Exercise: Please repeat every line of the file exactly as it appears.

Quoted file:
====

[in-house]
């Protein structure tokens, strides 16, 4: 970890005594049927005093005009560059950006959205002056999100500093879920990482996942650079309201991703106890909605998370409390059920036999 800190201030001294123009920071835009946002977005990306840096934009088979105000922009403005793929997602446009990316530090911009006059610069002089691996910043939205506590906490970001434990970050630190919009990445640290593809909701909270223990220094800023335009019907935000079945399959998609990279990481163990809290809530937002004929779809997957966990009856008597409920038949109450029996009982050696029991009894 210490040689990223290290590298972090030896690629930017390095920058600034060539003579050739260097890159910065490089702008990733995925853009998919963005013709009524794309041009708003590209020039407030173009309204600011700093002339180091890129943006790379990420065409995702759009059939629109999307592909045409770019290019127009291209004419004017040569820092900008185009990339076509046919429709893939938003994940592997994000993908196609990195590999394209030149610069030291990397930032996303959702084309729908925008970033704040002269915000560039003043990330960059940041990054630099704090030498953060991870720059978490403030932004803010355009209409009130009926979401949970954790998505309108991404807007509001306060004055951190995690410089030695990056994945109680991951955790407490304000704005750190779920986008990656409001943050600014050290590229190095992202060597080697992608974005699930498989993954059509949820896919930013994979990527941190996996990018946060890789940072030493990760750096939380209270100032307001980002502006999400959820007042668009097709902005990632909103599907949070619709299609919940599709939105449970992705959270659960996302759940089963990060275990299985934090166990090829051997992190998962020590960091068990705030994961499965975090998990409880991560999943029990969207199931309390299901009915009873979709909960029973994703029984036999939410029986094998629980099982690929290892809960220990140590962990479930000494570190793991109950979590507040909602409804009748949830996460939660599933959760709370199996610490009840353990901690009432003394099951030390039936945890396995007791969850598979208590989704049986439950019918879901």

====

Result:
[in-house]
């Protein structure tokens, strides 16, 4: 970890005594049927005093005009560059950006959205002056999100500093879920990482996942650079309201991703106890909605998370409390059920036999 800190201030001294123009920071835009946002977005990306840096934009088979105000922009403005793929997602446009990316530090911009006059610069002089691996910043939205506590906490970001434990970050630190919009990445640290593809909701909270223990220094800023335009019907935000079945399959998609990279990481163990809290809530937002004929779809997957966990009856008597409920038949109450029996009982050696029991009894 210490040689990223290290590298972090030896690629930017390095920058600034060539003579050739260097890159910065490089702008990733995925853009998919963005013709009524794309041009708003590209020039407030173009309204600011700093002339180091890129943006790379990420065409995702759009059939629109999307592909045409770019290019127009291209004419004017040569820092900008185009990339076509046919429709893939938003994940592997994000993908196609990195590999394209030149610069030291990397930032996303959702084309729908925008970033704040002269915000560039003043990330960059940041990054630099704090030498953060991870720059978490403030932004803010355009209409009130009926979401949970954790998505309108991404807007509001306060004055951190995690410089030695990056994945109680991951955790407490304000704005750190779920986008990656409001943050600014050290590229190095992202060597080697992608974005699930498989993954059509949820896919930013994979990527941190996996990018946060890789940072030493990760750096939380209270100032307001980002502006999400959820007042668009097709902005990632909103599907949070619709299609919940599709939105449970992705959270659960996302759940089963990060275990299985934090166990090829051997992190998962020590960091068990705030994961499965975090998990409880991560999943029990969207199931309390299901009915009873979709909960029973994703029984036999939410029986094998629980099982690929290892809960220990140590962990479930000494570190793991109950979590507040909602409804009748949830996460939660599933959760709370199996610490009840353990901690009432003394099951030390039936945890396995007791969850598979208590989704049986439950019918879901």